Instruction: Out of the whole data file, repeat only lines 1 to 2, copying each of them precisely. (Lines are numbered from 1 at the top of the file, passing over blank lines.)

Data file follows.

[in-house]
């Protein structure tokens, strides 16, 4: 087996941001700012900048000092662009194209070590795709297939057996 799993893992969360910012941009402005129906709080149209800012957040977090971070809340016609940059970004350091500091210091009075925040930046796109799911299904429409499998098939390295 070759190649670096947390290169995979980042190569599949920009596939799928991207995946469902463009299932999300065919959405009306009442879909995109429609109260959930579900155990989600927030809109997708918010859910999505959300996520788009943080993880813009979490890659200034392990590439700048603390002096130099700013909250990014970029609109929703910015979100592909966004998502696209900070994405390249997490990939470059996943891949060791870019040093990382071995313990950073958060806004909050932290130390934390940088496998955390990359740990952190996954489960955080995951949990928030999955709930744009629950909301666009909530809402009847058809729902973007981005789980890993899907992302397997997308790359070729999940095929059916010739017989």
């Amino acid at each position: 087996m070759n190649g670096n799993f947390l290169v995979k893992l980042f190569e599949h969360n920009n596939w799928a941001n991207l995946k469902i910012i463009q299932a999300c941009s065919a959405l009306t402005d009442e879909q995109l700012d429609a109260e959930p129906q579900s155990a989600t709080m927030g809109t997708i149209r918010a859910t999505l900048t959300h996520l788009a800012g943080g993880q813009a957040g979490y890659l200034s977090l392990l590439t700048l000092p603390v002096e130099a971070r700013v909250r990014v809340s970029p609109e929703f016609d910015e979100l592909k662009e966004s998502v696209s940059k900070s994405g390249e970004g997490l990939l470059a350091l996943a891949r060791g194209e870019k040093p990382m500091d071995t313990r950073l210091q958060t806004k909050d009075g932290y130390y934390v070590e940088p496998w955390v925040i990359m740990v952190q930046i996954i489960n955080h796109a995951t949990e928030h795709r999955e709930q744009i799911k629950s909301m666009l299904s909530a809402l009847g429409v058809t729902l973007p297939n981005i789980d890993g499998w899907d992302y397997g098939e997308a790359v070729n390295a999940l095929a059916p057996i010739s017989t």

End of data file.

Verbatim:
[in-house]
């Protein structure tokens, strides 16, 4: 087996941001700012900048000092662009194209070590795709297939057996 799993893992969360910012941009402005129906709080149209800012957040977090971070809340016609940059970004350091500091210091009075925040930046796109799911299904429409499998098939390295 070759190649670096947390290169995979980042190569599949920009596939799928991207995946469902463009299932999300065919959405009306009442879909995109429609109260959930579900155990989600927030809109997708918010859910999505959300996520788009943080993880813009979490890659200034392990590439700048603390002096130099700013909250990014970029609109929703910015979100592909966004998502696209900070994405390249997490990939470059996943891949060791870019040093990382071995313990950073958060806004909050932290130390934390940088496998955390990359740990952190996954489960955080995951949990928030999955709930744009629950909301666009909530809402009847058809729902973007981005789980890993899907992302397997997308790359070729999940095929059916010739017989």